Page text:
The North Carolina State Board of Education approved a budgetary wish list on Thursday, one that includes a request for the Department of Public Instruction to regain administrative control over the state’s highly touted pre-K program.
The budgetary process is at a very early stage and the request is likely to go through various post-election transformations, but the Pre-K message is very clear. June Atkinson, the state’s superintendent of public schools, said she would draft a letter formally requesting that lawmakers put the program back where it belongs – at DPI.
When the Pre-K program was under the Department of Public Instruction, she said, it was recognized as being one of the best in the nation.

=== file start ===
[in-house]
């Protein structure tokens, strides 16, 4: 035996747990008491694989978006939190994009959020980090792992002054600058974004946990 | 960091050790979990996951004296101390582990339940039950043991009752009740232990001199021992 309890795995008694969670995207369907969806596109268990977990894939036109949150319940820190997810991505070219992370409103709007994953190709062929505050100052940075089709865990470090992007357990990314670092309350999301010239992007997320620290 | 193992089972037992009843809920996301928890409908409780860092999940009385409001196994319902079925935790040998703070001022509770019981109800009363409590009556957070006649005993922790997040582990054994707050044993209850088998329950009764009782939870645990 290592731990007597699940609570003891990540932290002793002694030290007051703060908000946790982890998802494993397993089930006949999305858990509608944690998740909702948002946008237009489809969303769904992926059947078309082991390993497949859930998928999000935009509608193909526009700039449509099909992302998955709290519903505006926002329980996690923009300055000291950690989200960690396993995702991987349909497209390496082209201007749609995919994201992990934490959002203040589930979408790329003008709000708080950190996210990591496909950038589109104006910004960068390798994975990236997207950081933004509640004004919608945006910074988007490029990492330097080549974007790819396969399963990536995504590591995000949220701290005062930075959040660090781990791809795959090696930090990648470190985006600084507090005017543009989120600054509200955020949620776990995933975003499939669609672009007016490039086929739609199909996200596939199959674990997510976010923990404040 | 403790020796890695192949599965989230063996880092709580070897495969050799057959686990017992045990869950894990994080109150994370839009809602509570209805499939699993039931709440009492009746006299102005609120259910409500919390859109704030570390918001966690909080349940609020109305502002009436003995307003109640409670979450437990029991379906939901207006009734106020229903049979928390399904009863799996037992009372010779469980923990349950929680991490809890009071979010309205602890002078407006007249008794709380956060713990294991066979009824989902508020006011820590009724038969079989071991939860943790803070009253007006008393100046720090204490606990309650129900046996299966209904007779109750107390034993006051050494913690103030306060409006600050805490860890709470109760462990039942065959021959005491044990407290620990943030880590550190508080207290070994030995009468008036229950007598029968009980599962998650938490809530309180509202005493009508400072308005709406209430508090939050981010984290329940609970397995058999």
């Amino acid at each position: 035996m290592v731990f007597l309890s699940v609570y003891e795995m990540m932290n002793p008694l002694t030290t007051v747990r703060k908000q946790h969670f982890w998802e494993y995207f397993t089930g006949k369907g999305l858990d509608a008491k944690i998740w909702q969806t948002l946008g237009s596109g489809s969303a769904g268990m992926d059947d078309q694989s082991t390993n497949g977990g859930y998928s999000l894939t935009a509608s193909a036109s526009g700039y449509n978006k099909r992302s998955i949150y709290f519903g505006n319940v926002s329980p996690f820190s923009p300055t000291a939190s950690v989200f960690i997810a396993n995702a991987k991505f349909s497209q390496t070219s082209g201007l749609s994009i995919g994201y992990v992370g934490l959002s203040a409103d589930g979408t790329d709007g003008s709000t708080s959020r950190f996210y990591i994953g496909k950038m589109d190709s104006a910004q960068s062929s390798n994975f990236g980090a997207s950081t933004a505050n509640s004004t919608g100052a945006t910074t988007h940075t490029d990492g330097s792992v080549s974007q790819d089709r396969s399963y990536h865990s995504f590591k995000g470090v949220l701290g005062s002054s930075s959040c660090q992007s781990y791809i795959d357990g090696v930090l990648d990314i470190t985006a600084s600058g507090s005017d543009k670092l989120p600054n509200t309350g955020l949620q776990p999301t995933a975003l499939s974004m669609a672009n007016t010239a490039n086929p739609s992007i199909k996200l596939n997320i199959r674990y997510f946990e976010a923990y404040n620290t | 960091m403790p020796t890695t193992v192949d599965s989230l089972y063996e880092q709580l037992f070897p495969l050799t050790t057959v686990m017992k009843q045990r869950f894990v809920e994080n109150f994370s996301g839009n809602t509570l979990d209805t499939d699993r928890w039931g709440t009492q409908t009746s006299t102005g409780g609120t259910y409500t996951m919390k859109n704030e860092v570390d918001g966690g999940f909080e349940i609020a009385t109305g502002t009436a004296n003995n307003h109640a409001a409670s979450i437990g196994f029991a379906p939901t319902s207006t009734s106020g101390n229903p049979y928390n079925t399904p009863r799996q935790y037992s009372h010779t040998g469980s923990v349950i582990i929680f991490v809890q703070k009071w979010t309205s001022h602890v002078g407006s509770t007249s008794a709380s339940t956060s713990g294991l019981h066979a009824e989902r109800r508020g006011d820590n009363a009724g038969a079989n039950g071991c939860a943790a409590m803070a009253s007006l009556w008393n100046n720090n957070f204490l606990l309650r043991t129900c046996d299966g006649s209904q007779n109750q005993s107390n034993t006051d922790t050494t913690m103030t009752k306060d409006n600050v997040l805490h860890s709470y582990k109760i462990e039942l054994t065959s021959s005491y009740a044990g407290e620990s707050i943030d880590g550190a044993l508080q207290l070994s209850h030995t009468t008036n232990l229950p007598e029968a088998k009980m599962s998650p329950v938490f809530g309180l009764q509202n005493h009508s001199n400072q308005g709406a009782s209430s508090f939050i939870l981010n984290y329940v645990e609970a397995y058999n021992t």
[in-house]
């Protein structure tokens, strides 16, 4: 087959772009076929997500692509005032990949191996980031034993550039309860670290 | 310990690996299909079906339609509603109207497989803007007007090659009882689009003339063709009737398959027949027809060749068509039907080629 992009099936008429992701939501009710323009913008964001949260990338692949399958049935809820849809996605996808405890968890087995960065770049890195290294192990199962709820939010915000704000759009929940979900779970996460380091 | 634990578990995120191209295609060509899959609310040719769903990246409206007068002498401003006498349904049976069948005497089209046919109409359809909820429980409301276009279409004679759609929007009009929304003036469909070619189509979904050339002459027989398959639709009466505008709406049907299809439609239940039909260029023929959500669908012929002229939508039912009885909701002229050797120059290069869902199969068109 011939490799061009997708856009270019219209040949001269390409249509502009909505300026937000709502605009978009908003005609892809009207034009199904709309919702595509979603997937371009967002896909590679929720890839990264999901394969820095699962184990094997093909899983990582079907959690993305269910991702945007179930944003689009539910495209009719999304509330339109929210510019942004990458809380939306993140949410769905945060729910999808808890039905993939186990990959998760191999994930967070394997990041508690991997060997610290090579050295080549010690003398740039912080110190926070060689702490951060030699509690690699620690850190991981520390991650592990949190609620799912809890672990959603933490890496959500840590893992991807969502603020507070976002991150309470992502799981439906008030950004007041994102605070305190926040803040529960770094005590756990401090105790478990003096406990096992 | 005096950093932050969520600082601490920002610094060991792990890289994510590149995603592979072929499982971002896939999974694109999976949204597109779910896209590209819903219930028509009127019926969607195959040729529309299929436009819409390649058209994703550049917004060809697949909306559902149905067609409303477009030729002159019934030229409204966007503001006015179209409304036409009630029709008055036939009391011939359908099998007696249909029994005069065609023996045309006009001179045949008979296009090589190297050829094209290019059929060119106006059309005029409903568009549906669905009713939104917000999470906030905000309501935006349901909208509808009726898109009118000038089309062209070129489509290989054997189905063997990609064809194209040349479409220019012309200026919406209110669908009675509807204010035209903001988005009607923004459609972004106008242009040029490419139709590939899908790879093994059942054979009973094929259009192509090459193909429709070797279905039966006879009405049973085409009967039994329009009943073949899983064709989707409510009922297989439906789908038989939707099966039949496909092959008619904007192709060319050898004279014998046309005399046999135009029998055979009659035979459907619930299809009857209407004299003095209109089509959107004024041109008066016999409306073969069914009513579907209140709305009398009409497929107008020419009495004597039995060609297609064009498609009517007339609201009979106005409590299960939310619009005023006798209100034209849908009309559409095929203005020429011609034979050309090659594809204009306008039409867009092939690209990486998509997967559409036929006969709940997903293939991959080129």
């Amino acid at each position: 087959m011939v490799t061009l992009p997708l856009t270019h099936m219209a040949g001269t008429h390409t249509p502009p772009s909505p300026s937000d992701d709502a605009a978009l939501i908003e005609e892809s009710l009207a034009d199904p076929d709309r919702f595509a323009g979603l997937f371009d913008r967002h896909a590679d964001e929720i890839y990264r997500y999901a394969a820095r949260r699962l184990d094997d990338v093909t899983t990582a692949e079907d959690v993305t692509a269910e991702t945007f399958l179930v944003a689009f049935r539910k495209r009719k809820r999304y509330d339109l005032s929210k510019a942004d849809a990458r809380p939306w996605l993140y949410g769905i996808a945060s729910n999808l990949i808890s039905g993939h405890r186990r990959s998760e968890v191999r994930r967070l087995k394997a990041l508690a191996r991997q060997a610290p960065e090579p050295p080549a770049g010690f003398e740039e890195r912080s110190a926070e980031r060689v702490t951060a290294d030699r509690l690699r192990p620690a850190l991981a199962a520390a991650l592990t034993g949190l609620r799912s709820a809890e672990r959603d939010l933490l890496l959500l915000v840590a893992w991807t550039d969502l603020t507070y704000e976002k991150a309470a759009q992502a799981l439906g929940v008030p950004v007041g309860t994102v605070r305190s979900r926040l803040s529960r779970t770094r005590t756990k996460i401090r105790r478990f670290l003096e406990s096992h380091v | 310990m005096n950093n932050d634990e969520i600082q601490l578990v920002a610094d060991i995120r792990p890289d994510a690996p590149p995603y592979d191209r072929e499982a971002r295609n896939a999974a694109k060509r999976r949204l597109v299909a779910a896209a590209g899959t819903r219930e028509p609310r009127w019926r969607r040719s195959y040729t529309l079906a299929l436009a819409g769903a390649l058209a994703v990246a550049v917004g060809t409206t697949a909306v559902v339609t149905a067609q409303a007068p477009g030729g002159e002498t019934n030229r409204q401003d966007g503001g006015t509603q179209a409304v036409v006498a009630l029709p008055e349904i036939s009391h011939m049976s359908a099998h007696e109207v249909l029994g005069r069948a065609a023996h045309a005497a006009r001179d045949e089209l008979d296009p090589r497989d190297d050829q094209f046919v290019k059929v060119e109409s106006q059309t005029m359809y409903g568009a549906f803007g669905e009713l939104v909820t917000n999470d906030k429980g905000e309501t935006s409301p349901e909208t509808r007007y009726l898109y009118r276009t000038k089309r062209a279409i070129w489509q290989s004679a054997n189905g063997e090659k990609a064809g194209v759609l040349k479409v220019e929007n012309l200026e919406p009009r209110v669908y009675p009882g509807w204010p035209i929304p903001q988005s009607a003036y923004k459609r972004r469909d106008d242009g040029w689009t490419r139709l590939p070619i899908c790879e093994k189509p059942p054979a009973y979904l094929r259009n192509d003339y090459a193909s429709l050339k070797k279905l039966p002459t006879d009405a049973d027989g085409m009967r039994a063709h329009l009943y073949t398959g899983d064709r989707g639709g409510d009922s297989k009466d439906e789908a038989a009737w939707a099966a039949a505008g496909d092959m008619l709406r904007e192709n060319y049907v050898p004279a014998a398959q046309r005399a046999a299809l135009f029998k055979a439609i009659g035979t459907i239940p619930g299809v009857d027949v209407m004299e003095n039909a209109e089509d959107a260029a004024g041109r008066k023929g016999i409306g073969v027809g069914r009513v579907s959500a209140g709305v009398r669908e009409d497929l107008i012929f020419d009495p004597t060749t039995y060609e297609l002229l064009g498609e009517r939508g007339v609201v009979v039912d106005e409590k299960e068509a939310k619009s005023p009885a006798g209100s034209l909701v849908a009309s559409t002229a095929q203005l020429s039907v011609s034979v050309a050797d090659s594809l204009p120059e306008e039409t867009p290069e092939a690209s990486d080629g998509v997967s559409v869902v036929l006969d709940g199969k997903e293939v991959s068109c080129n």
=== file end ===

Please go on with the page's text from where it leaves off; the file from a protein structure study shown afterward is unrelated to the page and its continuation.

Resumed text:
In addition, she said, “Our cost analyses show that since we already have an infrastructure for schools, we can serve 1,800 more students with the same amount of money, which to me is very powerful.”
Atkinson also highlighted economic research that says for every dollar invested in pre-K education, the return on investment ranges from $9 to $18.
NC Pre-K currently serves well under half of the state’s estimated 67,000 at-risk 4-year-olds. Of those, 12,000 are on a waiting list to get in. The current situation is, in part, the result of a legislative decision to cut funding by $16 million for the 2011-2012 school year, thereby reducing the number of children served by 3,167, or 10 percent.
Lawmakers also decided to take the pre-K program out of DPI and put it in the Department of Health and Human Services.